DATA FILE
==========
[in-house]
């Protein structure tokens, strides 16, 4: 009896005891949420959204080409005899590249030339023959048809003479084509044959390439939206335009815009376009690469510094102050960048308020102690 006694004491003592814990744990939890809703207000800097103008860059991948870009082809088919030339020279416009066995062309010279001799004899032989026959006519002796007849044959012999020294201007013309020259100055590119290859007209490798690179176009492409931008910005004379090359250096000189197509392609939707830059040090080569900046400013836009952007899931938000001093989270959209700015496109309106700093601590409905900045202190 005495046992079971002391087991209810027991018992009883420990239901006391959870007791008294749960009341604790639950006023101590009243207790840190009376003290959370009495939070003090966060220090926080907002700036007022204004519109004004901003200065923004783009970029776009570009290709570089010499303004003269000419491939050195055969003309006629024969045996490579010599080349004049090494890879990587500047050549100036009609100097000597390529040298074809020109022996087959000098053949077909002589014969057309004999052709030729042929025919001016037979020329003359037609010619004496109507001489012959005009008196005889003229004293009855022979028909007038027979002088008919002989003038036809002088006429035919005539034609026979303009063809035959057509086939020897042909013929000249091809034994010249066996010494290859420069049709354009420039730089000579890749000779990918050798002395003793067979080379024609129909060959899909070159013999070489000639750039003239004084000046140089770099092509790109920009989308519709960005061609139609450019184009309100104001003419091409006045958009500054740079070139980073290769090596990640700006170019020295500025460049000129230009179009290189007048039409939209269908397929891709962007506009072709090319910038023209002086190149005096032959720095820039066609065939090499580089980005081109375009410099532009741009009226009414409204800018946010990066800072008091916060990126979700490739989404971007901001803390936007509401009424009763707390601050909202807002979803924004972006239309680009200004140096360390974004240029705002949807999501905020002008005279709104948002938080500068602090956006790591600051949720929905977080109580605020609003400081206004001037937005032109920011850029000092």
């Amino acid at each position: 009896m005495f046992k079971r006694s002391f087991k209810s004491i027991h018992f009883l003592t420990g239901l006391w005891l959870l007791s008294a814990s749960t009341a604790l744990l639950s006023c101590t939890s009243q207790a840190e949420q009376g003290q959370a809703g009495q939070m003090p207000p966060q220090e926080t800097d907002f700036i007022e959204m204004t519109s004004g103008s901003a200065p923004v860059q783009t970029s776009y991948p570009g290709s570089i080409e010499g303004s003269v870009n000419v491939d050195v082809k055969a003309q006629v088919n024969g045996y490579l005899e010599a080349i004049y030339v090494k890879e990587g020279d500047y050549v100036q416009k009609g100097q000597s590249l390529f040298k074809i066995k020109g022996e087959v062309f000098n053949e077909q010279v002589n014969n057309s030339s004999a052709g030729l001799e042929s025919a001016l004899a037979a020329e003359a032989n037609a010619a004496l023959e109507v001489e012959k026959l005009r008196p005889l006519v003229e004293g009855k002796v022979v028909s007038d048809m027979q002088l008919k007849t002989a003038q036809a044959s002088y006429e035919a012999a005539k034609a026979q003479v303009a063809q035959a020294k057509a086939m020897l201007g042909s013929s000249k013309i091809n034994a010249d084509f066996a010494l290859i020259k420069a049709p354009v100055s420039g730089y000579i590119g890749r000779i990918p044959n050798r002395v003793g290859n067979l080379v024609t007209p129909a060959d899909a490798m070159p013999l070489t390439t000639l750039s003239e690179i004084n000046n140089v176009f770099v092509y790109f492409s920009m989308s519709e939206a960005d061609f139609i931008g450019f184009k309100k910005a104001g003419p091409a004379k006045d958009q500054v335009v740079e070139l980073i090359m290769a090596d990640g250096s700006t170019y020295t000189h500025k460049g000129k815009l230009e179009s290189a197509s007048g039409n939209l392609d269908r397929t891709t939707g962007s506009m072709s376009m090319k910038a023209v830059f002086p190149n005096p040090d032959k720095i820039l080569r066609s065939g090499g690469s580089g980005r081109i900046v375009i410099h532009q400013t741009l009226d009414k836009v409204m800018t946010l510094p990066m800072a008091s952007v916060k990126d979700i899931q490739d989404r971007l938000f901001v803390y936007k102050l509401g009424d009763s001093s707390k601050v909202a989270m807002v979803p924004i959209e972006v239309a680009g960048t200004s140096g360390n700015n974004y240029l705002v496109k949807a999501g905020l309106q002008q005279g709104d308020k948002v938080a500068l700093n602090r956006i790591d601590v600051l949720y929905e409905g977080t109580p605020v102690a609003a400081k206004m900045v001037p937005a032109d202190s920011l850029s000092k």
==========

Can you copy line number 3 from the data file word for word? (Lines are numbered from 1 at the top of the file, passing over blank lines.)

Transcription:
């Amino acid at each position: 009896m005495f046992k079971r006694s002391f087991k209810s004491i027991h018992f009883l003592t420990g239901l006391w005891l959870l007791s008294a814990s749960t009341a604790l744990l639950s006023c101590t939890s009243q207790a840190e949420q009376g003290q959370a809703g009495q939070m003090p207000p966060q220090e926080t800097d907002f700036i007022e959204m204004t519109s004004g103008s901003a200065p923004v860059q783009t970029s776009y991948p570009g290709s570089i080409e010499g303004s003269v870009n000419v491939d050195v082809k055969a003309q006629v088919n024969g045996y490579l005899e010599a080349i004049y030339v090494k890879e990587g020279d500047y050549v100036q416009k009609g100097q000597s590249l390529f040298k074809i066995k020109g022996e087959v062309f000098n053949e077909q010279v002589n014969n057309s030339s004999a052709g030729l001799e042929s025919a001016l004899a037979a020329e003359a032989n037609a010619a004496l023959e109507v001489e012959k026959l005009r008196p005889l006519v003229e004293g009855k002796v022979v028909s007038d048809m027979q002088l008919k007849t002989a003038q036809a044959s002088y006429e035919a012999a005539k034609a026979q003479v303009a063809q035959a020294k057509a086939m020897l201007g042909s013929s000249k013309i091809n034994a010249d084509f066996a010494l290859i020259k420069a049709p354009v100055s420039g730089y000579i590119g890749r000779i990918p044959n050798r002395v003793g290859n067979l080379v024609t007209p129909a060959d899909a490798m070159p013999l070489t390439t000639l750039s003239e690179i004084n000046n140089v176009f770099v092509y790109f492409s920009m989308s519709e939206a960005d061609f139609i931008g450019f184009k309100k910005a104001g003419p091409a004379k006045d958009q500054v335009v740079e070139l980073i090359m290769a090596d990640g250096s700006t170019y020295t000189h500025k460049g000129k815009l230009e179009s290189a197509s007048g039409n939209l392609d269908r397929t891709t939707g962007s506009m072709s376009m090319k910038a023209v830059f002086p190149n005096p040090d032959k720095i820039l080569r066609s065939g090499g690469s580089g980005r081109i900046v375009i410099h532009q400013t741009l009226d009414k836009v409204m800018t946010l510094p990066m800072a008091s952007v916060k990126d979700i899931q490739d989404r971007l938000f901001v803390y936007k102050l509401g009424d009763s001093s707390k601050v909202a989270m807002v979803p924004i959209e972006v239309a680009g960048t200004s140096g360390n700015n974004y240029l705002v496109k949807a999501g905020l309106q002008q005279g709104d308020k948002v938080a500068l700093n602090r956006i790591d601590v600051l949720y929905e409905g977080t109580p605020v102690a609003a400081k206004m900045v001037p937005a032109d202190s920011l850029s000092k």